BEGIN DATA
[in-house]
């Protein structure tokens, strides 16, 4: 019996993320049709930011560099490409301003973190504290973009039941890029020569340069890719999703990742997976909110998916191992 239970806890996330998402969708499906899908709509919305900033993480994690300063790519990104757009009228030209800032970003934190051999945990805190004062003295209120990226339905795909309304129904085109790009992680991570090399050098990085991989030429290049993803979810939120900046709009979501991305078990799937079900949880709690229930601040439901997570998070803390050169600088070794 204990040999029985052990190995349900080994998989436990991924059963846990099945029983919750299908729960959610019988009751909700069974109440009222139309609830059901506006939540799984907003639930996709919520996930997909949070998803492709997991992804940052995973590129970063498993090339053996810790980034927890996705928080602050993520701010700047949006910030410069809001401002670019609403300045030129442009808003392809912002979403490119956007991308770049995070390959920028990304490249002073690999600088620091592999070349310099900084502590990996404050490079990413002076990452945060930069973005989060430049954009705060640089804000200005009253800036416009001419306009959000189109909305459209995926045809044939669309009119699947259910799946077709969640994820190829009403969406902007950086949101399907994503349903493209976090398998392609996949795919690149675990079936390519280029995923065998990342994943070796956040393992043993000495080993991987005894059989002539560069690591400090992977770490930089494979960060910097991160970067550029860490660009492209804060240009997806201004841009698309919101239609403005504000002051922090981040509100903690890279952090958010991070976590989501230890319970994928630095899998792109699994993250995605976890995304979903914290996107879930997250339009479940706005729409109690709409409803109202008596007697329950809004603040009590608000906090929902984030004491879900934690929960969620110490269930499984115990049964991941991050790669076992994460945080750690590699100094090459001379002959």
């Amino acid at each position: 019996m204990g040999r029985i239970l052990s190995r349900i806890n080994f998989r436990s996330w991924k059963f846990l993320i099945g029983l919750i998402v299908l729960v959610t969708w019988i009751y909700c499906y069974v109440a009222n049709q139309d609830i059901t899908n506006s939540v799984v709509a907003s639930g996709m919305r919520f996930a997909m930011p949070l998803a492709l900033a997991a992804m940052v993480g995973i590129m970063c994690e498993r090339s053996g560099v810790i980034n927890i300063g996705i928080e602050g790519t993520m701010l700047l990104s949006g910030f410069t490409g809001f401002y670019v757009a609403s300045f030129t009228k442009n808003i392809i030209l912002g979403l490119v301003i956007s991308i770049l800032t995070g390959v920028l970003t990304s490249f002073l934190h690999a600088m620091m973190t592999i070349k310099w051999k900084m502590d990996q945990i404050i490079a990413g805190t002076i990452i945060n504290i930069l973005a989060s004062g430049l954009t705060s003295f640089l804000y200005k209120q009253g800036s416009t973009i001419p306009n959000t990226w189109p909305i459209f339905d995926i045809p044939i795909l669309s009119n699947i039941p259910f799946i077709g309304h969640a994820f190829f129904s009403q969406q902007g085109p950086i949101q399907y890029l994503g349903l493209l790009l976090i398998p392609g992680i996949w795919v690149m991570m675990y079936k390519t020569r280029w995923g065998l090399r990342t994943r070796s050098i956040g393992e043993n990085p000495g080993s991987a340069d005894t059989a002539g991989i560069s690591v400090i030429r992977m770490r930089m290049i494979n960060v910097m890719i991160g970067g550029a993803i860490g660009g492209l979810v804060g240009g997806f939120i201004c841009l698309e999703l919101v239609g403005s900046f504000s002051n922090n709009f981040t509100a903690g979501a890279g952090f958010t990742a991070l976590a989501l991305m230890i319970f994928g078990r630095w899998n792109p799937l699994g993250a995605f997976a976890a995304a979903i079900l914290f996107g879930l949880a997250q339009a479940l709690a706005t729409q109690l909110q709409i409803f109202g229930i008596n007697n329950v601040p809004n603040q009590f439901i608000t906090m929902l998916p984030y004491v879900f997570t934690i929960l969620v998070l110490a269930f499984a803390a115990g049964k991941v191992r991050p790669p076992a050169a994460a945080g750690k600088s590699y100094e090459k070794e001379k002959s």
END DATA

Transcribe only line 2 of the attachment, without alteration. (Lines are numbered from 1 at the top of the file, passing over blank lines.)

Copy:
């Protein structure tokens, strides 16, 4: 019996993320049709930011560099490409301003973190504290973009039941890029020569340069890719999703990742997976909110998916191992 239970806890996330998402969708499906899908709509919305900033993480994690300063790519990104757009009228030209800032970003934190051999945990805190004062003295209120990226339905795909309304129904085109790009992680991570090399050098990085991989030429290049993803979810939120900046709009979501991305078990799937079900949880709690229930601040439901997570998070803390050169600088070794 204990040999029985052990190995349900080994998989436990991924059963846990099945029983919750299908729960959610019988009751909700069974109440009222139309609830059901506006939540799984907003639930996709919520996930997909949070998803492709997991992804940052995973590129970063498993090339053996810790980034927890996705928080602050993520701010700047949006910030410069809001401002670019609403300045030129442009808003392809912002979403490119956007991308770049995070390959920028990304490249002073690999600088620091592999070349310099900084502590990996404050490079990413002076990452945060930069973005989060430049954009705060640089804000200005009253800036416009001419306009959000189109909305459209995926045809044939669309009119699947259910799946077709969640994820190829009403969406902007950086949101399907994503349903493209976090398998392609996949795919690149675990079936390519280029995923065998990342994943070796956040393992043993000495080993991987005894059989002539560069690591400090992977770490930089494979960060910097991160970067550029860490660009492209804060240009997806201004841009698309919101239609403005504000002051922090981040509100903690890279952090958010991070976590989501230890319970994928630095899998792109699994993250995605976890995304979903914290996107879930997250339009479940706005729409109690709409409803109202008596007697329950809004603040009590608000906090929902984030004491879900934690929960969620110490269930499984115990049964991941991050790669076992994460945080750690590699100094090459001379002959």